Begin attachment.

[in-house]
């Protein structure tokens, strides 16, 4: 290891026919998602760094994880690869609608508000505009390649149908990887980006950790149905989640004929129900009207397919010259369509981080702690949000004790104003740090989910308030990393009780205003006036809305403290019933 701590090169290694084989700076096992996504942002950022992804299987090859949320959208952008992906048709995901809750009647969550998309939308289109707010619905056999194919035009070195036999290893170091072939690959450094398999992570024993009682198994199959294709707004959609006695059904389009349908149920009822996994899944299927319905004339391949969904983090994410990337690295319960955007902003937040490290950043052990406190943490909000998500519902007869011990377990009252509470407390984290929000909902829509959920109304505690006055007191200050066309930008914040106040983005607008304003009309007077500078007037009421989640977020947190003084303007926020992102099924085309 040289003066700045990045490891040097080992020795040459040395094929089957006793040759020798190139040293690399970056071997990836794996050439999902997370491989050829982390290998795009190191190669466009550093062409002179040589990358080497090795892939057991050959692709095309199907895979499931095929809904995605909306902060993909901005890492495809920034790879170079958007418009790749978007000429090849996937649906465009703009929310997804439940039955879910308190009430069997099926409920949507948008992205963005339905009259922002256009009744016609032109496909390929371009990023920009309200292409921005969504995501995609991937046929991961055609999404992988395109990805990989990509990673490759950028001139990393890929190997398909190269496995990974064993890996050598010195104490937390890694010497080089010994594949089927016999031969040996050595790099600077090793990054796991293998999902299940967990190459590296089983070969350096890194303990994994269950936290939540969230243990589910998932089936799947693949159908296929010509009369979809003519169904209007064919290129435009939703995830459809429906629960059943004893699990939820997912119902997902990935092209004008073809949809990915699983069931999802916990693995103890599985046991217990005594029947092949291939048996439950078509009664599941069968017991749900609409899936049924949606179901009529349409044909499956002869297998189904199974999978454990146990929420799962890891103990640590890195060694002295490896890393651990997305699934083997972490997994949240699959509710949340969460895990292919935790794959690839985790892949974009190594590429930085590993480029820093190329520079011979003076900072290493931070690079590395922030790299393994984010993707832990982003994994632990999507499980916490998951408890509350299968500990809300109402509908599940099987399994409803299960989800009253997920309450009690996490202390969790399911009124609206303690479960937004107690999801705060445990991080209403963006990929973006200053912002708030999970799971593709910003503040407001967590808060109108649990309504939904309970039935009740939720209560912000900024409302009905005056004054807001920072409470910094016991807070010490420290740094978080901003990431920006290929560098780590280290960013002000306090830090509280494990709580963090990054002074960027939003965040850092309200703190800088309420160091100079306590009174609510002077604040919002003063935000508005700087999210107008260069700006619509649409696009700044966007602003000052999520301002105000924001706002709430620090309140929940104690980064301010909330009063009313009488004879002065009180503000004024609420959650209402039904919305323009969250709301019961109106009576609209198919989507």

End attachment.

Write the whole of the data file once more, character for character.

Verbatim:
[in-house]
């Protein structure tokens, strides 16, 4: 290891026919998602760094994880690869609608508000505009390649149908990887980006950790149905989640004929129900009207397919010259369509981080702690949000004790104003740090989910308030990393009780205003006036809305403290019933 701590090169290694084989700076096992996504942002950022992804299987090859949320959208952008992906048709995901809750009647969550998309939308289109707010619905056999194919035009070195036999290893170091072939690959450094398999992570024993009682198994199959294709707004959609006695059904389009349908149920009822996994899944299927319905004339391949969904983090994410990337690295319960955007902003937040490290950043052990406190943490909000998500519902007869011990377990009252509470407390984290929000909902829509959920109304505690006055007191200050066309930008914040106040983005607008304003009309007077500078007037009421989640977020947190003084303007926020992102099924085309 040289003066700045990045490891040097080992020795040459040395094929089957006793040759020798190139040293690399970056071997990836794996050439999902997370491989050829982390290998795009190191190669466009550093062409002179040589990358080497090795892939057991050959692709095309199907895979499931095929809904995605909306902060993909901005890492495809920034790879170079958007418009790749978007000429090849996937649906465009703009929310997804439940039955879910308190009430069997099926409920949507948008992205963005339905009259922002256009009744016609032109496909390929371009990023920009309200292409921005969504995501995609991937046929991961055609999404992988395109990805990989990509990673490759950028001139990393890929190997398909190269496995990974064993890996050598010195104490937390890694010497080089010994594949089927016999031969040996050595790099600077090793990054796991293998999902299940967990190459590296089983070969350096890194303990994994269950936290939540969230243990589910998932089936799947693949159908296929010509009369979809003519169904209007064919290129435009939703995830459809429906629960059943004893699990939820997912119902997902990935092209004008073809949809990915699983069931999802916990693995103890599985046991217990005594029947092949291939048996439950078509009664599941069968017991749900609409899936049924949606179901009529349409044909499956002869297998189904199974999978454990146990929420799962890891103990640590890195060694002295490896890393651990997305699934083997972490997994949240699959509710949340969460895990292919935790794959690839985790892949974009190594590429930085590993480029820093190329520079011979003076900072290493931070690079590395922030790299393994984010993707832990982003994994632990999507499980916490998951408890509350299968500990809300109402509908599940099987399994409803299960989800009253997920309450009690996490202390969790399911009124609206303690479960937004107690999801705060445990991080209403963006990929973006200053912002708030999970799971593709910003503040407001967590808060109108649990309504939904309970039935009740939720209560912000900024409302009905005056004054807001920072409470910094016991807070010490420290740094978080901003990431920006290929560098780590280290960013002000306090830090509280494990709580963090990054002074960027939003965040850092309200703190800088309420160091100079306590009174609510002077604040919002003063935000508005700087999210107008260069700006619509649409696009700044966007602003000052999520301002105000924001706002709430620090309140929940104690980064301010909330009063009313009488004879002065009180503000004024609420959650209402039904919305323009969250709301019961109106009576609209198919989507």